December 3, 2022 at 13:22 JST
Mio Sugita at a session of the Upper House Budget Committee on Dec. 2 (The Asahi Shimbun)
Mio Sugita, the parliamentary vice minister for internal affairs and communications, has apologized for uttering discriminatory remarks in the past and retracted some of them. But she only did so at the behest of her boss. It is hard to believe she truly regrets her outbursts. She clearly is not fit for office. Prime Minister Fumio Kishida’s continued attempts to defend her raise serious questions about his own stance toward the issue.
In a Dec. 2 news conference, internal affairs minister Takeaki Matsumoto said he had instructed Sugita to withdraw two comments she made before taking office and offer an apology to the offended parties. Later the same day, Sugita told the Upper House Budget Committee that she was offering an apology and retracting her words, explaining that as a member of the Cabinet she was obliged to do as she was told.
The comments that drew so much flak include her mocking ethnic Korean residents and Ainu aboriginal people from Japan who wore traditional costumes at a session of the U.N. Committee on the Elimination of Discrimination Against Women in 2016. Sugita, who also attended the session in Switzerland, referred to them in her blog as “middle-aged women in cosplay.” She also retracted a passage in a magazine article in 2018 in which she said same-sex couples are “unproductive.”
These remarks displayed a disturbing lack of awareness of human rights and ran counter to social mores to embrace diversity. They cast serious doubt on her qualifications to serve as a Diet member.
In an Upper House Budget Committee session on Dec. 1, Sugita took a defiant attitude with regard to her blog post, saying she should not be criticized for expressing her “impressions” at a time when she was a private individual. As for the “unproductive” comment, she later admitted it was “inappropriate,” but refused to offer an apology or retract it.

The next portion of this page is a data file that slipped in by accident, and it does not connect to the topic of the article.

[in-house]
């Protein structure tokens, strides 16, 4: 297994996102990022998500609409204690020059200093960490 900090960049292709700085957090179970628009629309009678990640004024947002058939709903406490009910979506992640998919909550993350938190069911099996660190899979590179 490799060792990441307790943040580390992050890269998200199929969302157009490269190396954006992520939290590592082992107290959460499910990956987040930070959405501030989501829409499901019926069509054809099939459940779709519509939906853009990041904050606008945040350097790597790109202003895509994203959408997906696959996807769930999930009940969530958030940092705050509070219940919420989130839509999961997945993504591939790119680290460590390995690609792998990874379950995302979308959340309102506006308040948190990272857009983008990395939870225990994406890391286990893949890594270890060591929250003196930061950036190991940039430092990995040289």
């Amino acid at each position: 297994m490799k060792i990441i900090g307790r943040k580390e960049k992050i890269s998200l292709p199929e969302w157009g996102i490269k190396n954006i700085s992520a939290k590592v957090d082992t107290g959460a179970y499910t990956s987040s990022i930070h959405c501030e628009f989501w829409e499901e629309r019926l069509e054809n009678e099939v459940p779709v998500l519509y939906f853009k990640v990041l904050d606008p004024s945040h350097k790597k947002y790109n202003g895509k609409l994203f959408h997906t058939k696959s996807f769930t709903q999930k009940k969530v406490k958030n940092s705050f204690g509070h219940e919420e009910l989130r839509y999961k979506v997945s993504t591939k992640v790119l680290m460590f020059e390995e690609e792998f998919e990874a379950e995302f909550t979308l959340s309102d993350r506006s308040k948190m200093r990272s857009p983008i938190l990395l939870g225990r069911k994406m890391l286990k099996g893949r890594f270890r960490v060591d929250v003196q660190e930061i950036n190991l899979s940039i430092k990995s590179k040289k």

Sugita’s sudden about-face is probably a simple gesture of compliance as the Kishida administration is keen to put the scandal behind it in the face of a barrage of attacks against her from opposition lawmakers in Diet sessions.
Sugita has yet to retract other remarks in which she denied discrimination against women exists and criticized a policy program to promote gender equality. She is grossly mistaken if she believes her latest actions will help get her off the hook.
In our view, Kishida’s decision to appoint her to a senior government post was a huge mistake. We are astonished he is still trying to defend her credentials.
On Dec. 2, the prime minister said he judged her to be equipped to perform the duties of her office. Kishida said she had a duty as a politician to fulfill her responsibility to explain her controversial comments, putting the burden of dealing with the matter entirely on her.
Sugita has been sued by journalist Shiori Ito for “liking” a number of Twitter posts that Ito claimed smeared her reputation after she went public with her rape accusation. Sugita has appealed a recent Tokyo High Court ruling that ordered her to pay compensation to Ito. This alone makes Sugita unfit for the third-highest post in a ministry responsible for dealing with the problem of online defamation.
Sugita was originally invited to join the Liberal Democratic Party by former Prime Minister Shinzo Abe and his confidants. She was elected in the past two Lower House elections, having been placed high on the LDP’s list of candidates for the proportional representation section of the western Chugoku region, where voters are asked to write the names of the parties they vote for.
Kishida may have wanted to please conservative forces both within and outside the party by picking Sugita for a government post.
But if he keeps allowing Sugita to go unpunished for her outrageous remarks, Kishida’s promise to build an “inclusive society with diversity” will turn out to be an empty slogan.
--The Asahi Shimbun, Dec. 3
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